Originally released 11th August 2008. Original review published September 25th 2009.
Allegories. Dusty and forlorn in the reviewer’s toolbox, we commonly choose to wield blunter instruments whilst laying it on the line. Right here though they’re an essential manoeuvre to capture the essence of the creative feat under scrutiny. And in a vulgar attempt to draw in the mainstream masses – neatly perhaps in a locale where we cannot cast a drizzled mushroom without striking a celebrity chef – food is the allegorical weapon of choice.
Imagine for a moment you are permitted unlimited access to Utopia’s deli-counter and invited to assemble a feast of delicious and guilty delights. Perhaps the most likely outcome might be a hurl inducing, disastrously inedible glob of flavours and textures. Far less often, others might create a banquet of riches that goes far beyond the promise of the chosen ingredients. Enter the sonic recipes of Late Of The Pier…
Plundering the larder of post punk as aggressively as MGMT’s debut set about the entrails of Ziggy Stardust; Fantasy Black Channel is both a voyeuristic, white knuckle journey for ageing retro-tourists and a blazing barrage of voguish party hits for the here and now. For those burdened by an ever present frame of reference, there are pastiche flashes of Numan (‘Space In The Woods”), Talking Heads (“Broken” & “The Enemy are the Future”), Devo (‘Whitesnake’), Human League (‘Heartbeat’) – and frankly, you will go and find your own – but they mercifully prove reverential enough influences to be ultimately irresistible rather than incongruous. For everyone else this is not the sound of young men taking themselves too seriously.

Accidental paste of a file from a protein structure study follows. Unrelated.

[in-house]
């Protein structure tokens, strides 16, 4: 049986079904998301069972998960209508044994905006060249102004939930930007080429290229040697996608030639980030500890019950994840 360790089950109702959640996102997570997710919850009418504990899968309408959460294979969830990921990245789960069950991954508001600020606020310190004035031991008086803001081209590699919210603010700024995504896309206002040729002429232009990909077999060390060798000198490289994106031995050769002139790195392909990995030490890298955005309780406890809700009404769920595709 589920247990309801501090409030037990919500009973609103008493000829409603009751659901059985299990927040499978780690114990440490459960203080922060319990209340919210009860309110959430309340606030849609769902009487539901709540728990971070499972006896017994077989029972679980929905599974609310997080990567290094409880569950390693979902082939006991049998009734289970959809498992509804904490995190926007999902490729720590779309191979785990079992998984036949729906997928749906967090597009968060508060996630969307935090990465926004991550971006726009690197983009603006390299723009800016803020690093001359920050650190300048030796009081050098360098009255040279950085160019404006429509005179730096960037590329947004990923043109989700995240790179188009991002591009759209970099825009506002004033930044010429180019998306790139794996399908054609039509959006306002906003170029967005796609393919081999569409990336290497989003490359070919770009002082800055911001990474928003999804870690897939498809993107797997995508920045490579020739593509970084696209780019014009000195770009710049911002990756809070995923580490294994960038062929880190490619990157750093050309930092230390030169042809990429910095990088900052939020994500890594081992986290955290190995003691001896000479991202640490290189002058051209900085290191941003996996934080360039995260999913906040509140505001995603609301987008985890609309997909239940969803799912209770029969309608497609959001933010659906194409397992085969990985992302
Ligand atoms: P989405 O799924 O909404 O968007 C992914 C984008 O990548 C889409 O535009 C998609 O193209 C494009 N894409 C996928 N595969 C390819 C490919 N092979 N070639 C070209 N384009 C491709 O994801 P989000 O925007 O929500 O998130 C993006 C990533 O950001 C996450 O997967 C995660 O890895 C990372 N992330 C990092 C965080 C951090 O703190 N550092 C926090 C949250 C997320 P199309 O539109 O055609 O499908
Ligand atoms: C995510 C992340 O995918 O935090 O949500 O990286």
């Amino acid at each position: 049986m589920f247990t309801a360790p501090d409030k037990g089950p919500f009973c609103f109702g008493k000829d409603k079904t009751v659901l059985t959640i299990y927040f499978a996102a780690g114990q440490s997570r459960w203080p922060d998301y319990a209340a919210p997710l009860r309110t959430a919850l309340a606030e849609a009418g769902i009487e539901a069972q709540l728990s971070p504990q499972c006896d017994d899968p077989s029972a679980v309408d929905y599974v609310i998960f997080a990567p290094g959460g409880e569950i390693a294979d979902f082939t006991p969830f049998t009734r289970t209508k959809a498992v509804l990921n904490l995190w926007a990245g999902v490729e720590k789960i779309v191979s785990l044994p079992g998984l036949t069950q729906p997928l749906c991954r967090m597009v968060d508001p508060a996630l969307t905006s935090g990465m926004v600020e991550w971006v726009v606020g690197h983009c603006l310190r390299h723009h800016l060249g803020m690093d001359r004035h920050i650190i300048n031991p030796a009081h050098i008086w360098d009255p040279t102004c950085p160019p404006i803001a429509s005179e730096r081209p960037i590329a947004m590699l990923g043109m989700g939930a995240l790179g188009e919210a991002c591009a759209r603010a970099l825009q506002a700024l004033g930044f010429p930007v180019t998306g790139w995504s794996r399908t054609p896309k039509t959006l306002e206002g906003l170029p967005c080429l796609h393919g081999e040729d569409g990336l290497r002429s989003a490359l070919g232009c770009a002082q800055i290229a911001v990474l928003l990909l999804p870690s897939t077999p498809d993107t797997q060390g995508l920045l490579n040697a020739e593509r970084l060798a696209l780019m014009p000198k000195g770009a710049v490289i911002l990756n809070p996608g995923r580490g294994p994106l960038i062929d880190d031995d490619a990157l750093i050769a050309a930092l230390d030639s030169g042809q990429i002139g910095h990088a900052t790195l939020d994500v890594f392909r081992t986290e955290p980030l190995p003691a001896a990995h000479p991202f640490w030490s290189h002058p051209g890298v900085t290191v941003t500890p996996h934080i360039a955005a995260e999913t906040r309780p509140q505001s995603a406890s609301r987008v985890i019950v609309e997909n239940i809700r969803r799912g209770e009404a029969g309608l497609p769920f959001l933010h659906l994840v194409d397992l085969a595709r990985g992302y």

Without caring who measures them up against, entertainment and the spirit of synth adventure are brought to the fore, with a rare calibre of song craft and undeniable creative nous bringing up the rear. If nothing else, LOTP must be applauded for delivering a host of simple pleasures – the long ignored vocal talents of Sooty and Sweep moulded with the re-introduction of the broken tea-cup as a combined musical tour-de-force during ‘The Bears are Coming’, the innovative use of the word ‘cabbage’ to rescue the instrumental diversion of ‘VW’, reviving pineapple chunks as a metaphorical theme in contemporary art during the middle eight of ‘Heartbeat.
If all this smacks of plagiarist novelty record tom-foolery and you are tempted to run away screaming, then the stick is being grasped at the wrong end. This debut is far more substantial and accomplished than it is ridiculous – and after all, who can really argue with tongue in cheek surrealism that you can dance to?